Why mentorship?

Growing your career in tech is hard, but it’s a lot more manageable when you have people to talk to about problems and get advice. There is…

Growing your career in tech is hard, but it’s a lot more manageable when you have people to talk to about problems and get advice. There is where mentors come in. A mentor can be anyone who has some experience and wants to talk to you.

But often finding a mentor and getting the most out of mentorship is harder than it needs to be. After facilitating thousands of hours of mentorship, Merit has collected some tips and tricks for getting the most out of mentorship.

What is mentorship?

Mentorship is a way to grow your career and a more meaningful way to network in the industry.

But “mentorship” is also a loaded term. It could mean anything from asking for help in one difficult situation to building a long-term relationship where the mentor coaches and leads the mentee. The type of relationship or structure is dependent on what you want to get out of it: a session to get feedback, a long-term mentor over a period of months, or to chat every week or month.

How to pick a mentor?

  • Talk to many people; sometimes you won’t know who will be helpful until you talk to them. It takes multiple perspectives and people to grow your career.
  • Having multiple mentors also takes the pressure off anyone single person to be responsible for your progress or momentum.
  • Be flexible on the role — sometimes people outside your role and discipline can still have great advice.

Where to find mentors?

If you already have an established network:

  1. Current or former coworkers: Especially if they are someone more senior whom you admire.
  2. School or alumni groups: People who’ve graduated or even peers can make good mentors.
  3. Community groups: There are lots of community groups that are based around roles, location, or identities (e.g., Out in Tech, Ladies Get Paid, Black Girls Code) that have lots of senior people to talk to.

If you are looking to expand your network, here are some places to explore:

  1. LinkedIn: This is the largest network but the hardest to navigate and connect with. The odds of someone responding to your cold DMs are low, but everyone has a LinkedIn profile.
  2. Twitter: There is tech twitter. Tech Twitter is smaller than LinkedIn, but you can still get a sense of someone’s thinking and personality. Like on LinkedIn, you can still DM folks. Here there’s a higher chance of them responding, but the odds are still low.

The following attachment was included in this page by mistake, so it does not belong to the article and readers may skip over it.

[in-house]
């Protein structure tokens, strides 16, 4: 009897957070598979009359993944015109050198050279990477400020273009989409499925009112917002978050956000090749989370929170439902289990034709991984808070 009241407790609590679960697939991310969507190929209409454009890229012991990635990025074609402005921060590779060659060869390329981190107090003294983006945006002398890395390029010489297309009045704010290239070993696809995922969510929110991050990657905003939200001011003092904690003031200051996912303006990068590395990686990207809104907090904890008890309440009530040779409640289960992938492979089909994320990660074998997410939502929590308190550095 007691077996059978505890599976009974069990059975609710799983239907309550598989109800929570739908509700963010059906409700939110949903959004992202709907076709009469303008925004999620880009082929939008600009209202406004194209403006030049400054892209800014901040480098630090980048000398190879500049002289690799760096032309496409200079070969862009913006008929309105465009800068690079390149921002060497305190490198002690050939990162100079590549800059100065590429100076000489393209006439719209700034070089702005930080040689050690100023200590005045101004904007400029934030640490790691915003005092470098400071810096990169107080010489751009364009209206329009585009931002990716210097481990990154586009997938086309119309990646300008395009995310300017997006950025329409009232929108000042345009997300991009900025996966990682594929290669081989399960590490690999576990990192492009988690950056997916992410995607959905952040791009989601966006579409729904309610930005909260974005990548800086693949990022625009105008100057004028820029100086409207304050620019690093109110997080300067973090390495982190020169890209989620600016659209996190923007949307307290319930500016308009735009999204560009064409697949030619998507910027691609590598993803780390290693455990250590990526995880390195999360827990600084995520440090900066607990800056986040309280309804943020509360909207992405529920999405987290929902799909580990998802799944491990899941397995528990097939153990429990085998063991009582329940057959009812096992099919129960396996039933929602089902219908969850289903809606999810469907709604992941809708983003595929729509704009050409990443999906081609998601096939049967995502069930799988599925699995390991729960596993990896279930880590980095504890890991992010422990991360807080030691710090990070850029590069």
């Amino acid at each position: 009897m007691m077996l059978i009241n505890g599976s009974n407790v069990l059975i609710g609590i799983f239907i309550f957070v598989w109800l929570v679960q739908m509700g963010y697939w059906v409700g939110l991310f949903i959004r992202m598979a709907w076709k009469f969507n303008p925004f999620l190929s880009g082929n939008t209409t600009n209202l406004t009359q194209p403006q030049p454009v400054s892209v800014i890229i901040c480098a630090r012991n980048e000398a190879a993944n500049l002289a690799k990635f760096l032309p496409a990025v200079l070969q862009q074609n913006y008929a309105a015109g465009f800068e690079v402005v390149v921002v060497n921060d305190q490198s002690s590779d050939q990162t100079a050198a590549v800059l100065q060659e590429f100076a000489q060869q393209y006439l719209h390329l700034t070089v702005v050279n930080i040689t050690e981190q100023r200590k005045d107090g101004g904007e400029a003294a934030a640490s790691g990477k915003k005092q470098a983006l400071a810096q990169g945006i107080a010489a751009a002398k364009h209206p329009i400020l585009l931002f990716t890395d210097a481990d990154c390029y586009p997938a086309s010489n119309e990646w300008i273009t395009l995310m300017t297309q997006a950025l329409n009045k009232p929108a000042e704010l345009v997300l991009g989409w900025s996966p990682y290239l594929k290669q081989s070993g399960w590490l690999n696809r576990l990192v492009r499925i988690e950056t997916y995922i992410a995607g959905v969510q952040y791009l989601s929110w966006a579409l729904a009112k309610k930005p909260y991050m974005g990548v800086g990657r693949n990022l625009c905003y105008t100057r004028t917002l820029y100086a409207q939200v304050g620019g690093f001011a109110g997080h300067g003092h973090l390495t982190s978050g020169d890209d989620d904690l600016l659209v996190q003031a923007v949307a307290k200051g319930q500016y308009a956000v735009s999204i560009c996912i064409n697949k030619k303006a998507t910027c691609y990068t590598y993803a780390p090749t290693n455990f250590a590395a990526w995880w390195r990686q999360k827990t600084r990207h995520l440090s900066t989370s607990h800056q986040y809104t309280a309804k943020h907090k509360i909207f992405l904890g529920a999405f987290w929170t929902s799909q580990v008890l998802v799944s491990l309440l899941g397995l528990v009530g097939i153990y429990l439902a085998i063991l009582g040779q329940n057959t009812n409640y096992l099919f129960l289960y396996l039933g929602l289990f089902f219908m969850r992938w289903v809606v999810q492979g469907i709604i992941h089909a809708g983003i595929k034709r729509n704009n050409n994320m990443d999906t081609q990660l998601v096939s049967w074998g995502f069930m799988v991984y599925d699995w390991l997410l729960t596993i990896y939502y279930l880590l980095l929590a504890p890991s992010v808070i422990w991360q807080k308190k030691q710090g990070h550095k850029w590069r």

3. Mentorship platforms: On mentorship platforms, mentors have profiles, topics they’re happy to discuss with you, and a schedule of their availability. These platforms have fewer people than other social networks, but the folks on these platforms are specifically there to mentor so you’re much more likely to hear back after reaching out.

How do I approach mentorship sessions?

  1. Be specific: With the time (e.g., 30 minutes) and the topic (i.e., “I would love some advice on how to ask my boss for a promotion to Senior PM”). This allows the other person to prepare but also approach the session with ideas before it starts.
  2. Share context: When asking for advice on a problem or situation, provide background on the issue and what you’ve tried as well as the context of your team and company. All this information helps the mentor adjust and tune their advice.
  3. Respect people’s time: Once you commit to a date and time, send any relevant materials in advance and be sure to arrive and end on time.
  4. Listen: This is the most important part! People want to help people who listen to advice and suggestions. Try to soak in as much as possible. Ask follow-up and clarifying questions.
  5. Say thanks and follow up: This is a very common thing that most people don’t do. First, just send a note to say thank you. Follow up in a week or month after you’ve tried the things your mentor suggested. It doesn’t have to always be good news or major things but just a simple note is enough to help close the loop.

How to mentorship longer term?

Over a long period of time, we are all co-workers.

Mentorship never truly ends; it just transforms. Sometimes you talk to someone once or twice, or regularly for a few months, or once in a while over many years. There is no one-size-fits-all approach to mentorship. A good way to think about it is to give more than you take and to approach each interaction with empathy and openness.

Offer to help

Just because you are a junior doesn’t mean you can’t help. Often times more senior folks want to learn from you, your process, your insights, and your network.

Mentorship and recruiting overlap

Hiring managers and tech workers are getting more hip to taking a longer view on these kinds of relationships. Your mentees or mentors now could be someone you work for or works for you later. The line between recruiting and mentorship is being blurred.

If you are looking for a mentor in product, design, or engineering. Merit has hundreds of mentors that are available to talk to.

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